Like a lot of us, I do a great deal of reading during these winter months. Since I write fiction, I read mostly fiction. I love to see what other writers are coming up with, and to learn as much as I can from them.
But now and then, I come across a really great non-fiction book. I do read a lot of non-fiction for research, but seldom for pleasure. But recently I read “Romantic Outlaws: Mary Wollstonecraft and her daughter Mary Shelley,” by Charlotte Gordon. It was a really great read. This book tells, with great detail, the story of these two extraordinary women, one is considered the mother of modern feminism; her text “The Vindication of the Rights of Women” was the first real feminist treatise. The other wrote, at 18 years old, wrote one of the most groundbreaking stories in the history of fiction (at least in my opinion, anyway,) that being “Frankenstein, or the Modern Prometheus.” Gordon explores the connections between mother and daughter, and how despite the fact that Wollstonecraft died giving birth to Shelley, their lives took parallel paths. Both mother and daughter believed women had the right to make their own choices about everything in their lives in a time when women’s lives were extremely narrow. Both had their own careers. Both had relationships with men outside of marriage, and those relationships produced children. Both paid a heavy price for these freedoms. They were forced to live most of their lives outside of England because they were considered persona non grata by what was considered then to be “good” society.
Many have speculated whether Jane Austen read “The Vindication of the Rights of Women.” No one has even been able to definitely prove if she did or not. Austen would have been only 17 years old when it was published in 1792. But being from a family that valued reading and scholarship, I can’t imagine she didn’t at least hear about it.
Would she have approved? It’s hard to say. In Marilyn Butler’s book “Jane Austen and the War of Ideas,” Butler stated that Austen was a conversative propagandist because all of her heroines got married, which meant she was “implicitly endorsing the established social order.”
But Miriam Ascarelli, in her article “A Feminist Connection: Jane Austen and Mary Wollstonecraft,” insists that, as Wollstonecraft and Shelley, Austen was “a formidable feminist critic.”
Ascarelli attempts to prove this thesis by looking at both “Vindication” and Austen’s novels. But I thought it would interesting to examine, instead of Austen’s novels, to take a look at some of her letters and compare them with some of Wollstonecraft’s words, and to see if this holds up Ascarelli’s theory.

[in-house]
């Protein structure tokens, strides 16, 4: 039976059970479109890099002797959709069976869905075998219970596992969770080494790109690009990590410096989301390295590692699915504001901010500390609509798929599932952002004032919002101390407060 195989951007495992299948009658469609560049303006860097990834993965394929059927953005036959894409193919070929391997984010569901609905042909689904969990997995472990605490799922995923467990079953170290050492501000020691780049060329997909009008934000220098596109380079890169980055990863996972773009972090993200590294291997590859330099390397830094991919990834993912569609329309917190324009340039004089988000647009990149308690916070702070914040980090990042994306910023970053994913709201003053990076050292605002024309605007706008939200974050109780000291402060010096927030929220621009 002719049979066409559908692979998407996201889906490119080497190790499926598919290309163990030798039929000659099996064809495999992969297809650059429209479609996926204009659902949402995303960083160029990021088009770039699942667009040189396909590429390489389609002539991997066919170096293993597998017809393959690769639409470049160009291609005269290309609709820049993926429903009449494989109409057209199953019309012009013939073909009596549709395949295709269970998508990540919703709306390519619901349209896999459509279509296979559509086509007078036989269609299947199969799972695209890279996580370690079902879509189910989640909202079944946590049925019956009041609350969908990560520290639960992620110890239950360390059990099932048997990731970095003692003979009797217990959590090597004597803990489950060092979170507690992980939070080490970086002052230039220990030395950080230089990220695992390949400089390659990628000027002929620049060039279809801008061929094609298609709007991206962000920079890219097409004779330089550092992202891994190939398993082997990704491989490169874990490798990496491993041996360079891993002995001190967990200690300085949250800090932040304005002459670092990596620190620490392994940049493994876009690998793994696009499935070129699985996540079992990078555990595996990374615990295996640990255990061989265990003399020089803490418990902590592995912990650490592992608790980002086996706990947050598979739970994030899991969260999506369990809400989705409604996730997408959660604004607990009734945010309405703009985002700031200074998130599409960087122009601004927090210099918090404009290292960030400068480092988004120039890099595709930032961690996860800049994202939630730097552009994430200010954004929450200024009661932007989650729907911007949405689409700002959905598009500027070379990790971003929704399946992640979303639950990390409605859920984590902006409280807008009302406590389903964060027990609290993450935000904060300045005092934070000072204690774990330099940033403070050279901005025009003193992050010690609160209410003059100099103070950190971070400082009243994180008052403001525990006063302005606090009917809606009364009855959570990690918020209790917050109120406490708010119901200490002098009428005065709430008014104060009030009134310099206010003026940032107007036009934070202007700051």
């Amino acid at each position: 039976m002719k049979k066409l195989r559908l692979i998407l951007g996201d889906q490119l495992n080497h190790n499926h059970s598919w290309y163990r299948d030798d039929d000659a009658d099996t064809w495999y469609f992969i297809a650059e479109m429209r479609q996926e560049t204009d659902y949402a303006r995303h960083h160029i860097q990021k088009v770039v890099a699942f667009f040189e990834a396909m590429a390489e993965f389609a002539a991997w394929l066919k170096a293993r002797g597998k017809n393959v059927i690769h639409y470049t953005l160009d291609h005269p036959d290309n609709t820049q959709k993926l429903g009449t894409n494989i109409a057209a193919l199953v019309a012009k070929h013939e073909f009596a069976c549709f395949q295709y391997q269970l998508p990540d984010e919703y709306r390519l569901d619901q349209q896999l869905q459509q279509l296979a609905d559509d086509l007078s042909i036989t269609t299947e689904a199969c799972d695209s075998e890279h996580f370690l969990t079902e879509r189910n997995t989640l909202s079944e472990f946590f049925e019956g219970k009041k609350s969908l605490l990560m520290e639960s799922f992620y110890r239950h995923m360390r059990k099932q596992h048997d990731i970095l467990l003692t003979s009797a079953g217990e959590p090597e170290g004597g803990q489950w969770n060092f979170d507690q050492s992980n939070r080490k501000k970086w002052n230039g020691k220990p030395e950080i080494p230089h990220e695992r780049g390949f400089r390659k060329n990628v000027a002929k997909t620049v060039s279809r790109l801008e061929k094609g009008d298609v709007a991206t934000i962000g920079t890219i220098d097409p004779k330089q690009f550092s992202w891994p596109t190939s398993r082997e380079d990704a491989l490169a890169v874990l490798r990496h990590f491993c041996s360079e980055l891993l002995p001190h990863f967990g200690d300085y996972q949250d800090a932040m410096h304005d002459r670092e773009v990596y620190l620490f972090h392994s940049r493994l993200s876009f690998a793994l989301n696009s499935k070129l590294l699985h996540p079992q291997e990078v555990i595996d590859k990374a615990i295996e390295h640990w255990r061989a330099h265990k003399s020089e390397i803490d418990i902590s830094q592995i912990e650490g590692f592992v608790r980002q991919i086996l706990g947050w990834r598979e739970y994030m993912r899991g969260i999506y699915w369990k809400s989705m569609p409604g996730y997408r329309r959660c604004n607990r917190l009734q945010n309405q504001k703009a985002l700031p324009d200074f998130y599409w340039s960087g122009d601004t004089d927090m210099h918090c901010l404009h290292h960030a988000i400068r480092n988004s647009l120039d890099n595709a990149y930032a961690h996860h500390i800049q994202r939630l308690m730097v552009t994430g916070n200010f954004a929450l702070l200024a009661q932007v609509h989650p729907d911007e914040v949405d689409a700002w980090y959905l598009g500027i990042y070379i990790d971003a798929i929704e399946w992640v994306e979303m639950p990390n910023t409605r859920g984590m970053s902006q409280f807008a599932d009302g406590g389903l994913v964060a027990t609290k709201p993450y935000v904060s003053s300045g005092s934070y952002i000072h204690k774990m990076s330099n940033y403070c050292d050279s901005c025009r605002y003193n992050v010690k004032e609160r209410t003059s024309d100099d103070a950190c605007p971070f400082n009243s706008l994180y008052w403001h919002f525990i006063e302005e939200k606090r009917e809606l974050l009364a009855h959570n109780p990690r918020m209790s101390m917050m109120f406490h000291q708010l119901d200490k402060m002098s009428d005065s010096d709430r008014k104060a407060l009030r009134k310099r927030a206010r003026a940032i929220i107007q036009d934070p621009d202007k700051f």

One thing both Wollstonecraft and Austen both wrote about was love and marriage, and that women should make their own choices in that area. When Austen’s niece Fanny Knight was considering suitors in 1814, Jane told her she should listen to her heart, and marry only “with affection.” and if that affection was marred, she should give the suitor up. “Anything is to be preferred than marrying without affection,” she wrote Fanny, “and if deficiencies and manner strike you more than his good qualities, give him up at once.”
Austen supported women making their own choices about love and marriage during a time when women did not have to luxury of marrying for love. For most women of her time, marriage was more a business transaction and a matter of survival. People thought little about marrying for love. In spite of this, Austen advises her niece to follow her heart and make her own choices about love.
Mary Wollstonecraft believed the same. She stated, “I do not wish (women) to have power over men, but over themselves.” Wollstonecraft supported women making their own choices in all aspects of their lives, including love. “It is far better to be disappointed in love, then never to love.” Wollstonecraft, as Austen, believed love should be a choice, even if the circumstances are not perfect and things don’t turn out in the relationship, the choice is still the woman’s.
Wollstonecraft said “Strengthen the female mind by enlarging it, and there will be an end to blind obedience.” Austen agreed that women should have command over their own minds, and should make their own decisions. She felt that women could govern themselves. and they should appreciate their own gifts. She said to Fanny: “Your own mind should govern important points of your life.”
Austen may have not agreed with Wollstonecraft fully, but she seemed to agree with some aspects of her ideas Her attitudes may not have been as politically charged, but they were just as potent, and ultimately, more significant, since Jane Austen’s stories, and her words, have influenced generations.